Helping Abused Animals to Start a New Chapter of Life

Remember the "Stray Wonderland Animal Shelter" tragedy that caused the deaths of 36 animals and a hundred suffering from starvation in 2019? And last August, dogs trapped in cages were found washed up on Hong Kong beaches. They were believed to have been thrown into the water by smugglers during a police chase. The incident caused 15 deaths and other 12 animals were sent to the SPCA for medical treatment.

Over the past ten years, the Society has rescued more than 2,000 abused animals. It takes the police six to nine months to investigate each case. During this period, the police often authorises the Society to treat the injured animals until the case is settled. (if the owner is not the offender, the animal will be passed back to him/her to care).

Our inspectors, veterinary team, behaviour trainers and homing assistants all work together to help the injured animals every step of the way until they find their forever homes. In this issue of Pawprints, these heroes share how they have helped change the lives of the abused.


Chief Inspector (Task Force) Berry

The Shocking 'Stray Wonderland Animal Shelter' Rescue

Berry joined the Inspectorate Department of the SPCA in 1999. Looking back, the rescue at the 'Stray Wonderland Animal Shelter' in Ta Kwu Ling three years ago is still very memorable.

He said, 'arriving at the more than a 10,000-feet big animal shelter, I was shocked to see 146 animals suffering from starvation and dehydration, living on the ground covered with piles of garbage and faeces. The smell of decaying animal corpses filled the air. Flies and mosquitoes were flying around.'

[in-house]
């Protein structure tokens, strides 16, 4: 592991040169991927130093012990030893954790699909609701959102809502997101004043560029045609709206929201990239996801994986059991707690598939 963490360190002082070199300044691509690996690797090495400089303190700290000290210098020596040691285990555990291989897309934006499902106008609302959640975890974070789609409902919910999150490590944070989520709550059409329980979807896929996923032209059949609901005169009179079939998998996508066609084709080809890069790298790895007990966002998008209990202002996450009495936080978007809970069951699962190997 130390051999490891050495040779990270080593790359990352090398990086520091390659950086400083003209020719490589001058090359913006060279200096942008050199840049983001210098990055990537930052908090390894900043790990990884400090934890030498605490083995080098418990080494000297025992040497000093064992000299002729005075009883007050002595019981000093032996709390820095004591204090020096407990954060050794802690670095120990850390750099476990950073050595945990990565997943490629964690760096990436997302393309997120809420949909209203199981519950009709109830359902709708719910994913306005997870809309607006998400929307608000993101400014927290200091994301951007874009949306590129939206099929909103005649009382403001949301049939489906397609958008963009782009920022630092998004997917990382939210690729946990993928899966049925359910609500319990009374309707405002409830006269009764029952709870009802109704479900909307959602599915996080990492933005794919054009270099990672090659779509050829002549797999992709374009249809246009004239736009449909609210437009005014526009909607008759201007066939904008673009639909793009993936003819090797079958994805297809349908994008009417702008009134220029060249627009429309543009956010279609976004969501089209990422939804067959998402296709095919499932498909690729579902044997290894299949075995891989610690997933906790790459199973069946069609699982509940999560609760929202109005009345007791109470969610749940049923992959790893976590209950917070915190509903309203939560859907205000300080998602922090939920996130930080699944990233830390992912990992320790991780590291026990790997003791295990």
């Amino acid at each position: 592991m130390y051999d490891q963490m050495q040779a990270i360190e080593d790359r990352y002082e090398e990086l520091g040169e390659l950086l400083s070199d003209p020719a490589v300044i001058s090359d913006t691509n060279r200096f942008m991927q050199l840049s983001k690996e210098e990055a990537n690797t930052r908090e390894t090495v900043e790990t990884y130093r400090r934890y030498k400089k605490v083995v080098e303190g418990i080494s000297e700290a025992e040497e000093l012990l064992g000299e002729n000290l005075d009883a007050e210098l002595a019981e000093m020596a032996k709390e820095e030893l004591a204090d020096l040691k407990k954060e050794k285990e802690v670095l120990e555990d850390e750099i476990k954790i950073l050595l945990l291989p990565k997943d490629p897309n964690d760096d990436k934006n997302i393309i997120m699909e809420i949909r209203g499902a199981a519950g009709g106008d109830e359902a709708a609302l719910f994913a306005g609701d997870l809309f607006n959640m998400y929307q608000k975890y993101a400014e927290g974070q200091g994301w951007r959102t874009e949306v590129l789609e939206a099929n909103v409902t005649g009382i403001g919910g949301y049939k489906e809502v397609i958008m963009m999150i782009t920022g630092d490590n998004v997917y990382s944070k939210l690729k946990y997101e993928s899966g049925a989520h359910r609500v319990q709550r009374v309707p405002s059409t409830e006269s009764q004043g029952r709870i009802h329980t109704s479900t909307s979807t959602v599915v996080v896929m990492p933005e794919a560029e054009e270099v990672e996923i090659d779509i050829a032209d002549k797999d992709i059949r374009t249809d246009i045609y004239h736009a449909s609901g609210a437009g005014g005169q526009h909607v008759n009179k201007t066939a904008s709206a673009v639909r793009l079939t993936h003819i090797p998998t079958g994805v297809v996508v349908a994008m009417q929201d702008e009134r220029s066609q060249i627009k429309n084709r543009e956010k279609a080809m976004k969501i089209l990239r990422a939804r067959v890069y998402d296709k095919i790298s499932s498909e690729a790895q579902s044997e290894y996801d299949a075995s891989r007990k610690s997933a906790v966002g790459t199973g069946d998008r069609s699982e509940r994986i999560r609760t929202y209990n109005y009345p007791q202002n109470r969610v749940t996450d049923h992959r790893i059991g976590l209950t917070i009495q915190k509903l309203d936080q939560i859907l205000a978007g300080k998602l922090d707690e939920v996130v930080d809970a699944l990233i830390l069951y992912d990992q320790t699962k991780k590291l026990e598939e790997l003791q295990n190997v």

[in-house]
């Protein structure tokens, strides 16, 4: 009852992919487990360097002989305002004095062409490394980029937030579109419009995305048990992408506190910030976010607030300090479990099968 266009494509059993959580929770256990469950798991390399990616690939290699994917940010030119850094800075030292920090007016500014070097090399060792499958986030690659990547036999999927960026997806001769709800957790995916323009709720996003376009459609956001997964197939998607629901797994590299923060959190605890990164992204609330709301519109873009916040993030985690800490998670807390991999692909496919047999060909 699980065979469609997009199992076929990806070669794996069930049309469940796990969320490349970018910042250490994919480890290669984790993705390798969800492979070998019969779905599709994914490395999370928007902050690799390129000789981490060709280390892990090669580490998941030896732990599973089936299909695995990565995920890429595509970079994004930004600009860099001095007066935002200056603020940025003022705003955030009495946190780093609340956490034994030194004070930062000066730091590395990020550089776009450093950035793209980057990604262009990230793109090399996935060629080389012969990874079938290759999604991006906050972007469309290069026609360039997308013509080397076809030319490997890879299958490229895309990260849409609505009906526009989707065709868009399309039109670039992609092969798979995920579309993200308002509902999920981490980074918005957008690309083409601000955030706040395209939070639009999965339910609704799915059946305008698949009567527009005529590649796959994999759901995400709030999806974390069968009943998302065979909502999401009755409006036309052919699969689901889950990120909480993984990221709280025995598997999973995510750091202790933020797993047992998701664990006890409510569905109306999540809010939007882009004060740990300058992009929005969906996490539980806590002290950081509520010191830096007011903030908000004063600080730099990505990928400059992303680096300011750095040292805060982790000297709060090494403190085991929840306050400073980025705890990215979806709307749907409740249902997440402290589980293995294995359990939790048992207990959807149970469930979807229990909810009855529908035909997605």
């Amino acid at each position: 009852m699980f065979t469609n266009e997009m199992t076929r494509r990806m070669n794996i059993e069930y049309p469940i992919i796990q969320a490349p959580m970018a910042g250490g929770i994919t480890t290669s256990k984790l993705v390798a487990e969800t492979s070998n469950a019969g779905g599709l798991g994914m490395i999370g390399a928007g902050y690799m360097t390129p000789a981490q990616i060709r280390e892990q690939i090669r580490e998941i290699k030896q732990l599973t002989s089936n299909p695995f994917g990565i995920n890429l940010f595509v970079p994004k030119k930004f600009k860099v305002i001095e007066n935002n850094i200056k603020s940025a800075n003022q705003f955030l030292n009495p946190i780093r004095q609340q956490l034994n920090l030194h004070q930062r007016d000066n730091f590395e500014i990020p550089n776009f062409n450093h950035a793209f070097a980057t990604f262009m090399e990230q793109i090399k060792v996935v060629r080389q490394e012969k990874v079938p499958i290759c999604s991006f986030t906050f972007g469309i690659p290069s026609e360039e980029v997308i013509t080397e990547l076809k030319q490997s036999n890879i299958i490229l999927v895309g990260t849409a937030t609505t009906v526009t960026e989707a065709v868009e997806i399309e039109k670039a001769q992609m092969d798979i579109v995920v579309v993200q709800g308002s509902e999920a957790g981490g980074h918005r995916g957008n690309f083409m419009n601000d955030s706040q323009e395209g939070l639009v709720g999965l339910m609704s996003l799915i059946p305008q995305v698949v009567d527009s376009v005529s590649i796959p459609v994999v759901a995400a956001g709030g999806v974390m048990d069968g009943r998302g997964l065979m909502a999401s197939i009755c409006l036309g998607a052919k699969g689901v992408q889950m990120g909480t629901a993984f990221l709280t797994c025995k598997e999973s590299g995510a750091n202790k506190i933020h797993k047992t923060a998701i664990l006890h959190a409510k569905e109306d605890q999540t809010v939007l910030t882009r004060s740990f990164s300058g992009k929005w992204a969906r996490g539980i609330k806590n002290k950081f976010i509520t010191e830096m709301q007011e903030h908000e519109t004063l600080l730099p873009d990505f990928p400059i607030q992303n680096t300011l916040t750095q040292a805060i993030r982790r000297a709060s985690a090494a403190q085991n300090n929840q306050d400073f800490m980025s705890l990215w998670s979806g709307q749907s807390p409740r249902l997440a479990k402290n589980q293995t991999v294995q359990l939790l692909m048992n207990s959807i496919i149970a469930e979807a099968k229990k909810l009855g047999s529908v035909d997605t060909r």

There were 10 carcasses found in one of the kennels. Most had already decomposed, leaving only bones and pelts inside the cages. Berry said sadly, 'it takes a long time to starve to death. I really can't imagine how much pain these animals had to endure before they died.'

Looking at this animal purgatory on earth, Berry was heartbroken but there was no time to cry. He said, 'we had to send the most injured animals to our hospital urgently otherwise their lives would be at stake.'

This rescue is the most arduous mission in the history of the SPCA. A total of 45 inspectors, veterinarians, nurses, staff and volunteers were dispatched to help on the scene. It took two days for the team to rescue 74 dogs and 36 cats. Among them, 23 dogs and 36 cats were sent to our centre for care.

The owner of the shelter was arrested for alleged cruelty to animals and keeping a dog without a license. During the trial period of seven months, our veterinarian team and behaviour trainers provided medical care and training to prepare the animals to find a forever home. Overall, it cost more than a million dollars for the Society to treat and care for these little survivors until full recovery.